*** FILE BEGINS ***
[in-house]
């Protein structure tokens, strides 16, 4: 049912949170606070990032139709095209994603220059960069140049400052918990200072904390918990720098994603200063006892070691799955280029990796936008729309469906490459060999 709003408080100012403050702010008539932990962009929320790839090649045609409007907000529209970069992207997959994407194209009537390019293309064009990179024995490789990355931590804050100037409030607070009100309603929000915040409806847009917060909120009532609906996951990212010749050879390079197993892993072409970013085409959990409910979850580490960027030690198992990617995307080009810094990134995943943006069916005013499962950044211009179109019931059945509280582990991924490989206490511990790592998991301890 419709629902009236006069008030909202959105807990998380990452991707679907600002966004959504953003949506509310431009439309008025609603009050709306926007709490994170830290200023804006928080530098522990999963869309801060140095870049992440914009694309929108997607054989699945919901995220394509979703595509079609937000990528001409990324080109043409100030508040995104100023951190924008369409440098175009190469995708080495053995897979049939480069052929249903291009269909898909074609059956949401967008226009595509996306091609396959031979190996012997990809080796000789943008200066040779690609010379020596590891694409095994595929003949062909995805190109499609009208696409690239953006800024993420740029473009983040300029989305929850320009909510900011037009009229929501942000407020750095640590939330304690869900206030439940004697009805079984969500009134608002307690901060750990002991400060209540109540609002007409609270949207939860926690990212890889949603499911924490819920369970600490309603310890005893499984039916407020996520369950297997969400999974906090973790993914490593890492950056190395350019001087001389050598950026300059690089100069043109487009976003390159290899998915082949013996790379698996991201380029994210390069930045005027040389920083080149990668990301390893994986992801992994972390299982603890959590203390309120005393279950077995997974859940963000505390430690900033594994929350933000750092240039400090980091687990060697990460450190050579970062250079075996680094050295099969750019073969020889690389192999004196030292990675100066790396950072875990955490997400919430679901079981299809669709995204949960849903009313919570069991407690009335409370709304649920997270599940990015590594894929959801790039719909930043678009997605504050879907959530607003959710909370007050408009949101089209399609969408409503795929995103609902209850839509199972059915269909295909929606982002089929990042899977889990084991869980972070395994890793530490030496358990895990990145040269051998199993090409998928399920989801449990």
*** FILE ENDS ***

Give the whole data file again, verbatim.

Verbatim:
[in-house]
């Protein structure tokens, strides 16, 4: 049912949170606070990032139709095209994603220059960069140049400052918990200072904390918990720098994603200063006892070691799955280029990796936008729309469906490459060999 709003408080100012403050702010008539932990962009929320790839090649045609409007907000529209970069992207997959994407194209009537390019293309064009990179024995490789990355931590804050100037409030607070009100309603929000915040409806847009917060909120009532609906996951990212010749050879390079197993892993072409970013085409959990409910979850580490960027030690198992990617995307080009810094990134995943943006069916005013499962950044211009179109019931059945509280582990991924490989206490511990790592998991301890 419709629902009236006069008030909202959105807990998380990452991707679907600002966004959504953003949506509310431009439309008025609603009050709306926007709490994170830290200023804006928080530098522990999963869309801060140095870049992440914009694309929108997607054989699945919901995220394509979703595509079609937000990528001409990324080109043409100030508040995104100023951190924008369409440098175009190469995708080495053995897979049939480069052929249903291009269909898909074609059956949401967008226009595509996306091609396959031979190996012997990809080796000789943008200066040779690609010379020596590891694409095994595929003949062909995805190109499609009208696409690239953006800024993420740029473009983040300029989305929850320009909510900011037009009229929501942000407020750095640590939330304690869900206030439940004697009805079984969500009134608002307690901060750990002991400060209540109540609002007409609270949207939860926690990212890889949603499911924490819920369970600490309603310890005893499984039916407020996520369950297997969400999974906090973790993914490593890492950056190395350019001087001389050598950026300059690089100069043109487009976003390159290899998915082949013996790379698996991201380029994210390069930045005027040389920083080149990668990301390893994986992801992994972390299982603890959590203390309120005393279950077995997974859940963000505390430690900033594994929350933000750092240039400090980091687990060697990460450190050579970062250079075996680094050295099969750019073969020889690389192999004196030292990675100066790396950072875990955490997400919430679901079981299809669709995204949960849903009313919570069991407690009335409370709304649920997270599940990015590594894929959801790039719909930043678009997605504050879907959530607003959710909370007050408009949101089209399609969408409503795929995103609902209850839509199972059915269909295909929606982002089929990042899977889990084991869980972070395994890793530490030496358990895990990145040269051998199993090409998928399920989801449990």